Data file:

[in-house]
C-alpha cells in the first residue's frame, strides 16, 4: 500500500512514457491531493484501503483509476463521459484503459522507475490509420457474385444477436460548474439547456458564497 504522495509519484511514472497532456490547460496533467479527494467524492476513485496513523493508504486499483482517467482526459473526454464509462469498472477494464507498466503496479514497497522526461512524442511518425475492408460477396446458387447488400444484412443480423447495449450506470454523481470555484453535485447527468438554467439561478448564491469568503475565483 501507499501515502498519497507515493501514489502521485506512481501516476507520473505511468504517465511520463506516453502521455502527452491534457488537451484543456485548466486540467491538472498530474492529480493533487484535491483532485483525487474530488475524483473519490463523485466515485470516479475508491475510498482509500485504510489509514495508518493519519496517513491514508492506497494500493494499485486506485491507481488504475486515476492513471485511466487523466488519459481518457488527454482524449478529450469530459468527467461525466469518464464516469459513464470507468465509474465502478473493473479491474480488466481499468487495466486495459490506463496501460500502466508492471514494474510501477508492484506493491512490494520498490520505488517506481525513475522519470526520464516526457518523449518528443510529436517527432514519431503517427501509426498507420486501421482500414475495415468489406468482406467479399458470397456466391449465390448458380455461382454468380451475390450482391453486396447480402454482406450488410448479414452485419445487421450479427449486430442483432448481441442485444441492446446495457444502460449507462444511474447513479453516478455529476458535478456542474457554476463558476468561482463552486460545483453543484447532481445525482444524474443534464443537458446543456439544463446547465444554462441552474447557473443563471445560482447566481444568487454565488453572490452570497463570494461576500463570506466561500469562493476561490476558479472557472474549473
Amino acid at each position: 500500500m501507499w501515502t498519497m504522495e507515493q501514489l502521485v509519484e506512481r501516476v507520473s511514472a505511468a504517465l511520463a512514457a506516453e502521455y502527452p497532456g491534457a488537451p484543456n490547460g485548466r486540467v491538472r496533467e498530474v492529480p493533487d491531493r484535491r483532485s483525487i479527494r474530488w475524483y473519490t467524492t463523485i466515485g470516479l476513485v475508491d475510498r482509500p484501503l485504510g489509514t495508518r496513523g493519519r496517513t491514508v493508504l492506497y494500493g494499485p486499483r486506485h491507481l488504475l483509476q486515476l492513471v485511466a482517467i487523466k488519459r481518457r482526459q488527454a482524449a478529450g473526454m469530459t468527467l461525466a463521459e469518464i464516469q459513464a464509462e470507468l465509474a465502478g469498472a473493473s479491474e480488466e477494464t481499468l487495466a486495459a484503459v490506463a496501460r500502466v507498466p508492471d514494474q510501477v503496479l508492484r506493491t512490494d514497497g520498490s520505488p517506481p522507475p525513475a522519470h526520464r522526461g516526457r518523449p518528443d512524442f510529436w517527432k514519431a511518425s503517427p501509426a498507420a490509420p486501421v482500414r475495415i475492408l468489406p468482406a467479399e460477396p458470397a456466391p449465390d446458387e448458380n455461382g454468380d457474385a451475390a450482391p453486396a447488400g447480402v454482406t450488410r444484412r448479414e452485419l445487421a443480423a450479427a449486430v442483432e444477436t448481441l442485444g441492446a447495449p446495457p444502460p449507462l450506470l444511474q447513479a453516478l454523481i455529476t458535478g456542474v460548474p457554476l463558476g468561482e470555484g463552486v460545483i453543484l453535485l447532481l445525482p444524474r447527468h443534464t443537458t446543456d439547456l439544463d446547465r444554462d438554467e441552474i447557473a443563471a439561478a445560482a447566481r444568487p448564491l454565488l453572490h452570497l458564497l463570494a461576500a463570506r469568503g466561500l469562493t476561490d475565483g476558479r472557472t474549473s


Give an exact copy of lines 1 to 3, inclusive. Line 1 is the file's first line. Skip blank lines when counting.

[in-house]
C-alpha cells in the first residue's frame, strides 16, 4: 500500500512514457491531493484501503483509476463521459484503459522507475490509420457474385444477436460548474439547456458564497 504522495509519484511514472497532456490547460496533467479527494467524492476513485496513523493508504486499483482517467482526459473526454464509462469498472477494464507498466503496479514497497522526461512524442511518425475492408460477396446458387447488400444484412443480423447495449450506470454523481470555484453535485447527468438554467439561478448564491469568503475565483 501507499501515502498519497507515493501514489502521485506512481501516476507520473505511468504517465511520463506516453502521455502527452491534457488537451484543456485548466486540467491538472498530474492529480493533487484535491483532485483525487474530488475524483473519490463523485466515485470516479475508491475510498482509500485504510489509514495508518493519519496517513491514508492506497494500493494499485486506485491507481488504475486515476492513471485511466487523466488519459481518457488527454482524449478529450469530459468527467461525466469518464464516469459513464470507468465509474465502478473493473479491474480488466481499468487495466486495459490506463496501460500502466508492471514494474510501477508492484506493491512490494520498490520505488517506481525513475522519470526520464516526457518523449518528443510529436517527432514519431503517427501509426498507420486501421482500414475495415468489406468482406467479399458470397456466391449465390448458380455461382454468380451475390450482391453486396447480402454482406450488410448479414452485419445487421450479427449486430442483432448481441442485444441492446446495457444502460449507462444511474447513479453516478455529476458535478456542474457554476463558476468561482463552486460545483453543484447532481445525482444524474443534464443537458446543456439544463446547465444554462441552474447557473443563471445560482447566481444568487454565488453572490452570497463570494461576500463570506466561500469562493476561490476558479472557472474549473
Amino acid at each position: 500500500m501507499w501515502t498519497m504522495e507515493q501514489l502521485v509519484e506512481r501516476v507520473s511514472a505511468a504517465l511520463a512514457a506516453e502521455y502527452p497532456g491534457a488537451p484543456n490547460g485548466r486540467v491538472r496533467e498530474v492529480p493533487d491531493r484535491r483532485s483525487i479527494r474530488w475524483y473519490t467524492t463523485i466515485g470516479l476513485v475508491d475510498r482509500p484501503l485504510g489509514t495508518r496513523g493519519r496517513t491514508v493508504l492506497y494500493g494499485p486499483r486506485h491507481l488504475l483509476q486515476l492513471v485511466a482517467i487523466k488519459r481518457r482526459q488527454a482524449a478529450g473526454m469530459t468527467l461525466a463521459e469518464i464516469q459513464a464509462e470507468l465509474a465502478g469498472a473493473s479491474e480488466e477494464t481499468l487495466a486495459a484503459v490506463a496501460r500502466v507498466p508492471d514494474q510501477v503496479l508492484r506493491t512490494d514497497g520498490s520505488p517506481p522507475p525513475a522519470h526520464r522526461g516526457r518523449p518528443d512524442f510529436w517527432k514519431a511518425s503517427p501509426a498507420a490509420p486501421v482500414r475495415i475492408l468489406p468482406a467479399e460477396p458470397a456466391p449465390d446458387e448458380n455461382g454468380d457474385a451475390a450482391p453486396a447488400g447480402v454482406t450488410r444484412r448479414e452485419l445487421a443480423a450479427a449486430v442483432e444477436t448481441l442485444g441492446a447495449p446495457p444502460p449507462l450506470l444511474q447513479a453516478l454523481i455529476t458535478g456542474v460548474p457554476l463558476g468561482e470555484g463552486v460545483i453543484l453535485l447532481l445525482p444524474r447527468h443534464t443537458t446543456d439547456l439544463d446547465r444554462d438554467e441552474i447557473a443563471a439561478a445560482a447566481r444568487p448564491l454565488l453572490h452570497l458564497l463570494a461576500a463570506r469568503g466561500l469562493t476561490d475565483g476558479r472557472t474549473s